Passive programs can be a great way to regularly attract students into the library without having planned, specific events. Pick a corner of the library that can be designated for these drop-by activities, set out the supplies and some instructions, and let it go! Here are a few of my go-to passive programs.
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The William H. Hannon Library hosts over 40 programs every year. Like many colleges and universities, Loyola Marymount University has multiple public calendars, bulletin boards and online spaces where students, faculty and staff go to find information about upcoming events. To rise above the surfeit of campus programming options for our users, it's important to make sure each space is populated with library programming information in a timely fashion.
The holidays always bring a lot of traffic to our libraries, and December 2016 was no exception. We offered Light Up The Holidays: Stories and Crafts as a children's program in all of our eight branches and even one of our Bookmobile stops. The program covered four different holidays that fell during the same week last year.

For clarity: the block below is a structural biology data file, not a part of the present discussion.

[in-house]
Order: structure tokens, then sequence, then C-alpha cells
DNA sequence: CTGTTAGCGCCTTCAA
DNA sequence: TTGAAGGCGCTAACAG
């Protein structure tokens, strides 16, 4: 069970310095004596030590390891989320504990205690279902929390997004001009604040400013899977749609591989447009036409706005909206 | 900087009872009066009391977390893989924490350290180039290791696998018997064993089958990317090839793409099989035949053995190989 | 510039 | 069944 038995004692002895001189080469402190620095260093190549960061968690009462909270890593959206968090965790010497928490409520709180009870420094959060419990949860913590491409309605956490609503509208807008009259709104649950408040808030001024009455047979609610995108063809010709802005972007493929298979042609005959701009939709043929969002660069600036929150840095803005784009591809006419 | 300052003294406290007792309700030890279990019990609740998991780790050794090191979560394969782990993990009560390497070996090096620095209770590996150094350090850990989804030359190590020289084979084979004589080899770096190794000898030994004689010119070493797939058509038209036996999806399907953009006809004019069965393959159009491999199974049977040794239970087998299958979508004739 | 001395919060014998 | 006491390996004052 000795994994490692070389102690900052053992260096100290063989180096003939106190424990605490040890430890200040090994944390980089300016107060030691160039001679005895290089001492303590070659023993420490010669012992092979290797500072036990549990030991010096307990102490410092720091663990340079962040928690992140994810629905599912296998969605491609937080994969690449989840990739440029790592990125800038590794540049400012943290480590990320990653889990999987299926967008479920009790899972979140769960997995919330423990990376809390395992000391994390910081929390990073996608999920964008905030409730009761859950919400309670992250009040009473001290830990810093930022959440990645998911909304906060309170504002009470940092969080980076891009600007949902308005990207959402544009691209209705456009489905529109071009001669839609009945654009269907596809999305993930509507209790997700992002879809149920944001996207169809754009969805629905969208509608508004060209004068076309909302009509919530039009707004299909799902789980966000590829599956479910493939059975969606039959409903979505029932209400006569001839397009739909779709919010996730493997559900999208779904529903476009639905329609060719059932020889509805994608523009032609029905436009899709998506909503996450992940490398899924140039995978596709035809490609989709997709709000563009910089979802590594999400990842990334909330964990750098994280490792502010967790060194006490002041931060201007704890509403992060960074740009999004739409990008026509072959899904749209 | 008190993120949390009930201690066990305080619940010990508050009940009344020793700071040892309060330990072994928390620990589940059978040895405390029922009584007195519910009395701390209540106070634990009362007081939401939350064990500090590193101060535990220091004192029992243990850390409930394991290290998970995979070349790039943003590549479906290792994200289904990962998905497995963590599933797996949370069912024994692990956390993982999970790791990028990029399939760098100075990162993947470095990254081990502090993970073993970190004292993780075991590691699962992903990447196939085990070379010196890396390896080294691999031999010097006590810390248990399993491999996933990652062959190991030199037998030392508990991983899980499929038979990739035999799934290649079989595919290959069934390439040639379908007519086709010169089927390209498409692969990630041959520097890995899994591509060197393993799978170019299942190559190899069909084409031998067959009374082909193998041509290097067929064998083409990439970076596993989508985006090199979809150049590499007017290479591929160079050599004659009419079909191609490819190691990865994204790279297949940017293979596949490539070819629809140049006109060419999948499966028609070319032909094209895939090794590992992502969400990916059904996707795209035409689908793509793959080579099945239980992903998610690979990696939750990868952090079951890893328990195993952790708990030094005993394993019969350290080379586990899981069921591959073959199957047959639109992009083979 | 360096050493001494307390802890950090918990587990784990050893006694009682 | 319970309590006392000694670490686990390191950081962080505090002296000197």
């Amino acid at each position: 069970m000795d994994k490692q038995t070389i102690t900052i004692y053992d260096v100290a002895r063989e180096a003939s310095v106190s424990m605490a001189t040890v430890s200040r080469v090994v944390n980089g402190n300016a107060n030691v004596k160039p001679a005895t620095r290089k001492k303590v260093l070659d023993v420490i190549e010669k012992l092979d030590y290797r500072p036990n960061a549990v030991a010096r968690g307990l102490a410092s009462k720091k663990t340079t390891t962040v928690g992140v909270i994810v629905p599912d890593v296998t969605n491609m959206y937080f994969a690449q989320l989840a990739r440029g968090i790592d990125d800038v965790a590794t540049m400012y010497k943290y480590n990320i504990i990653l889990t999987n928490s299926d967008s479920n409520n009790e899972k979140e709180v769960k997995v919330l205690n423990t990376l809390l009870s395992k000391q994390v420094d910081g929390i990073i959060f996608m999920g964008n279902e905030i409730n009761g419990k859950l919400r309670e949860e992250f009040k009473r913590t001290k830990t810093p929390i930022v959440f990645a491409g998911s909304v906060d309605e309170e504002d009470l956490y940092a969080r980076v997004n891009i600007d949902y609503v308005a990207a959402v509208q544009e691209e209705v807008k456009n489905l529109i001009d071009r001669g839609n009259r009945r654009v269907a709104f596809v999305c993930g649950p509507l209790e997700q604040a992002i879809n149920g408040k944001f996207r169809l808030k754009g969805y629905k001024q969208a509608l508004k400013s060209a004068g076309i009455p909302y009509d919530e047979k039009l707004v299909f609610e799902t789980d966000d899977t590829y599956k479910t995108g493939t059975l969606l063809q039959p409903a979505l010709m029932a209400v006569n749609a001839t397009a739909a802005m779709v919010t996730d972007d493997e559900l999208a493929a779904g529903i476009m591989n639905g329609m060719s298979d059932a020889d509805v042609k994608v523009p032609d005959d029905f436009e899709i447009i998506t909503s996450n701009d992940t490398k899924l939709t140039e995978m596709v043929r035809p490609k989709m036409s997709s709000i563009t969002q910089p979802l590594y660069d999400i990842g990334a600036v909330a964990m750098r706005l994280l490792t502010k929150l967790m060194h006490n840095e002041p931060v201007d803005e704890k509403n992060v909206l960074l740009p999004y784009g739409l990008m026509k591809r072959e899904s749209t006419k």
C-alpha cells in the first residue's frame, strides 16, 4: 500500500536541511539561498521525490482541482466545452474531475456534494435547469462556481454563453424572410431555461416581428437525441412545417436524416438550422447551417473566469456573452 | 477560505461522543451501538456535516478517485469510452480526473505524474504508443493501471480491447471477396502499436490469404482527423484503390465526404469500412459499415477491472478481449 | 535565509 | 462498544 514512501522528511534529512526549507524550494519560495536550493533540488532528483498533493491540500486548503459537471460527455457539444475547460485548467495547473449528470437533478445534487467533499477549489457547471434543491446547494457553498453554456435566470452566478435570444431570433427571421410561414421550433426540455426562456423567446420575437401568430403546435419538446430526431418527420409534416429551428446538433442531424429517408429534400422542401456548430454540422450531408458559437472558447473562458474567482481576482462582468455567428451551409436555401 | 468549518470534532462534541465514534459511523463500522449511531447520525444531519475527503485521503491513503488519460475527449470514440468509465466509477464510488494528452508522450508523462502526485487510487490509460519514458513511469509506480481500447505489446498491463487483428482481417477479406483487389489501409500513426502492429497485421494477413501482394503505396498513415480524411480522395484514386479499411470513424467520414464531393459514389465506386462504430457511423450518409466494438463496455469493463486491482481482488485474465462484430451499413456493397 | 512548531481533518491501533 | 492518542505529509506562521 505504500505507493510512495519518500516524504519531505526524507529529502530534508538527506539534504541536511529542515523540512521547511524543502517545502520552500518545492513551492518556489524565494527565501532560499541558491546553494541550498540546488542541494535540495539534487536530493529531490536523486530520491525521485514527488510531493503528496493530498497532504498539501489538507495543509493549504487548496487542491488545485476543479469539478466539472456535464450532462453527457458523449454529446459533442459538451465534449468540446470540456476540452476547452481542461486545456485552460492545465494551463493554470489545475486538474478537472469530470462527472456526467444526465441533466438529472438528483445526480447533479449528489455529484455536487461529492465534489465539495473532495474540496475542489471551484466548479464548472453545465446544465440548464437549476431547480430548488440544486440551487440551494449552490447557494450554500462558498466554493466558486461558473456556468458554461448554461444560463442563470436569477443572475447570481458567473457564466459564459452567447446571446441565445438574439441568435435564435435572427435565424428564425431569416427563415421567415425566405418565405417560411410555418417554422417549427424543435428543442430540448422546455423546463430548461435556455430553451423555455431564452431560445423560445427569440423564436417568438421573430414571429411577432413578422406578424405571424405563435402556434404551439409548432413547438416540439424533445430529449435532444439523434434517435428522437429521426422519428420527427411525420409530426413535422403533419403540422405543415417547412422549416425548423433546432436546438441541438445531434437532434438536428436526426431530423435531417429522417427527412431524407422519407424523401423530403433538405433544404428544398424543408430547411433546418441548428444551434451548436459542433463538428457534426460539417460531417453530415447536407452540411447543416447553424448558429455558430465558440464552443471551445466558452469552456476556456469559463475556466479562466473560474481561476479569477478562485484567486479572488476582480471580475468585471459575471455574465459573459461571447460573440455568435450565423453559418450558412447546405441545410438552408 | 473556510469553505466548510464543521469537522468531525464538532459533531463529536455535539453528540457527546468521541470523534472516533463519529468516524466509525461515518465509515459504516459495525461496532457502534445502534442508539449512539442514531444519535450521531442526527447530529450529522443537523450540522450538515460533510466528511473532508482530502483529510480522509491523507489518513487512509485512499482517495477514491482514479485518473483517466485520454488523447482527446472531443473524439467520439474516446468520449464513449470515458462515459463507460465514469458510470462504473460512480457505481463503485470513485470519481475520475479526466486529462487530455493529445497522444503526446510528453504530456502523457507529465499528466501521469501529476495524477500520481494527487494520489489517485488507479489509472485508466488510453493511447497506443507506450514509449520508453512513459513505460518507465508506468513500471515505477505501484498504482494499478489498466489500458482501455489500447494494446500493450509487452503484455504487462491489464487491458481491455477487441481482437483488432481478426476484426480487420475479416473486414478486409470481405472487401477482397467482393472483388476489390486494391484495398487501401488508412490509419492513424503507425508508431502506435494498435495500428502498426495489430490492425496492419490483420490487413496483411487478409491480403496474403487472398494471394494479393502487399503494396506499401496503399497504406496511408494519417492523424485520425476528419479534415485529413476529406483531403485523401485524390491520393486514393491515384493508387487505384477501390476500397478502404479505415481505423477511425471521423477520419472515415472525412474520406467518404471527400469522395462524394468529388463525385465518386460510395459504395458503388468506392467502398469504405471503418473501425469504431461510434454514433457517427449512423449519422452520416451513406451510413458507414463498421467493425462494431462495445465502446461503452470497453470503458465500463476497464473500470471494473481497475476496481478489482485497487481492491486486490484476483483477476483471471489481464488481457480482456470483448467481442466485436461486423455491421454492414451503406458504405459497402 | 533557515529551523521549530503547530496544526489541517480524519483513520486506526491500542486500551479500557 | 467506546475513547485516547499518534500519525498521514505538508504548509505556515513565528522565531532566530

Like the increasingly popular "escape rooms" — in which players solve a series of puzzles to break out of a room — Breakouts use a compelling story, time limit, and series of puzzles to create an interactive game. But instead of breaking out of a locked room, students must work together to break into a tightly locked box before the timer runs out. Puzzles lead to the combinations for the different types of locks, and many games also include a digital element.
Are you planning a library comic event? Does it happen to be called something like “Gotham City Library Comic-Con?” Awesome! Now, before you start promoting how rad your nerdfest and all the cosplay and creator signings are going to be, there's something kind of important you should be aware of: If you are calling it a "Comic-Con," Comic-Con needs to know.
Patrons were invited to learn buttercream piping and decorating techniques with students from Central Nine Career Center's To the Nines Restaurant. Participants rotated through stations to learn to mix icing, write script and perform other decorating techniques.
Each participant left with a set of piping tips and a pastry bag. All supplies were provided, and participants were asked to pay $5.